I appreciated the frankness of Ang, not to mention the professionalism of other doctors and support staff at AEI, so since then, I have been their regular patient. (So glad it opened a branch at TriNoma, which is just a few skips away from home. I go there for annual checkups with glaucoma specialist Dr. Ma. Imelda Yap-Veloso, because, well, yeah, my mother’s genes this time have made me a prime candidate for that condition. Thanks, Ma! Sigh.)
I was not surprised to learn, therefore, that the UK-based publication The Ophthalmologist recently named Ang as one of the most influential eye doctors in the eye-care industry. He is the only Filipino doctor included in the list.
Through its Power List, The Ophthalmologist recognizes the leaders, pioneers and game changers in the field of ophthalmology. Every year, it asks its readers to nominate individuals or organizations that they believe have made the biggest impact in the world of ophthalmology. Apart from ophthalmologists or eye surgeons, the list also includes scientists, engineers and CEOs.
By working with the biggest pharmaceutical and medical device companies in the cataract, refractive and glaucoma spaces, Ang has contributed to developing innovative surgical techniques for Lasik and cataract surgeries and applying new glaucoma treatment options. As a result, he has been invited to conduct numerous lectures and authored several book chapters and international publications.
Ang and his research team have been recognized by prestigious international organizations, including the American Society of Cataract and Refractive Surgery (ASCRS), the Asia-Pacific Academy of Ophthalmology and the Asia-Pacific Association of Cataract and Refractive Surgery (APACRS). In fact, he is a five-time winner of Best Paper Session Awards at the ASCRS.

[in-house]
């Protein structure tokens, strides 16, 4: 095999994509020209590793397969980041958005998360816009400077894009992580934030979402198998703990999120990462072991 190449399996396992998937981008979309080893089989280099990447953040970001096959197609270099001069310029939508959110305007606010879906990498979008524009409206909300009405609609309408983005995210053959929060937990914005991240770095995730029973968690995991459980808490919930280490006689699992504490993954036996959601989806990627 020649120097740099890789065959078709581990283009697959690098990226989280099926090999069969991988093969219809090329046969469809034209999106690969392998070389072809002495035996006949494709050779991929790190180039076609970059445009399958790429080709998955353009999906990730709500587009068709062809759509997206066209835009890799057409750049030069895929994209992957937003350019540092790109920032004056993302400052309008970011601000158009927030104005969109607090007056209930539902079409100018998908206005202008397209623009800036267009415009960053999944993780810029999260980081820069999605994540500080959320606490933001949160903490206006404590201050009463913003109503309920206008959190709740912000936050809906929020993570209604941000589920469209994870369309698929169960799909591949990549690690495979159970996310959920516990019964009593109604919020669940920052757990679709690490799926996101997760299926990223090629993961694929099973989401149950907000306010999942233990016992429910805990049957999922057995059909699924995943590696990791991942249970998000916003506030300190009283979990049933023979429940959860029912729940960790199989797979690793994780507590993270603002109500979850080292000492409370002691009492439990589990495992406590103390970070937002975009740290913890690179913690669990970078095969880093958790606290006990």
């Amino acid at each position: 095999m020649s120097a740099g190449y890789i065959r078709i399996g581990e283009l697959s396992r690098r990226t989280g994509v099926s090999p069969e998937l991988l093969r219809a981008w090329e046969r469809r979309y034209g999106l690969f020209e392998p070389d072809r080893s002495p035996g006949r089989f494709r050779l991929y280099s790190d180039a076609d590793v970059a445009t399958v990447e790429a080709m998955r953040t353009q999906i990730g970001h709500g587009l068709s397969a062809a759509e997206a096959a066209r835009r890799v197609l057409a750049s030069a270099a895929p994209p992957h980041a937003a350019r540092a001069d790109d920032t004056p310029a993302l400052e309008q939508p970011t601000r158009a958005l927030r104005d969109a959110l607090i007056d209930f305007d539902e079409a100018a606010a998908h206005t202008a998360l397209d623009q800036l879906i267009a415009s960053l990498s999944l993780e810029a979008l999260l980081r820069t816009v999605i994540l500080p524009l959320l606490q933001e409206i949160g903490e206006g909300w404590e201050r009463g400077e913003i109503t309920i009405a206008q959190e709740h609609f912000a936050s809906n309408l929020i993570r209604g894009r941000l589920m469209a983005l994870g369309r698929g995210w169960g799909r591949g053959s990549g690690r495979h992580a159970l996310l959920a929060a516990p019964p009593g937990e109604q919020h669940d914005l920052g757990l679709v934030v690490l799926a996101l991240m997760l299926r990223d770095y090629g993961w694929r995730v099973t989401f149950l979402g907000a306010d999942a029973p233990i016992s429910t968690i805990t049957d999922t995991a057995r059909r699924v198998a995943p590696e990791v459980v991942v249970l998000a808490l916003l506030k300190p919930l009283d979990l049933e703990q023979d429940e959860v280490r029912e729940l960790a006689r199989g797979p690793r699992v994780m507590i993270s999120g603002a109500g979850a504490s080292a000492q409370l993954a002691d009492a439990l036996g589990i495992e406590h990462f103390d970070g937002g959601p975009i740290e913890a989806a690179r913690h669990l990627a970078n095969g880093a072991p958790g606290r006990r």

He also received the APACRS Certified Educator that recognized his experience in using Supracor technology that allows patients with presbyopia to reduce or eliminate the need for reading glasses.
In 2017 he bested other American and Asian doctors and was recognized as the TopGun Best Overall Instructor for his expertise and contributions in the field of ophthalmology.
Recently, Ang was a runner-up at the 36th ASCRS Film Festival in Washington D.C. for his video on exchangeable intra-ocular lenses. It was his first time to join the festival. The film festival showcases the best ophthalmological videos, and serves as a venue for eye specialists worldwide to share their knowledge and experiences about newly developed technologies and surgical techniques.
“I’m extremely honored to be included in the Power List and be among innovators and game changers,” he told me in a recent interview. “This motivates me as a researcher to continue working on new technologies and methods that can help more people improve their vision and enjoy happy and productive lives,” he said.
He added: “With the help of my fellows and my research team, we look forward to continuing to provide patients with the best-quality care across our expanding clinic network. Filipinos deserve the best and the work we do is our way of thanking them for trusting Asian Eye Institute with their eye-care needs.”
Congratulations, Doc. And more power to the Asian Eye team.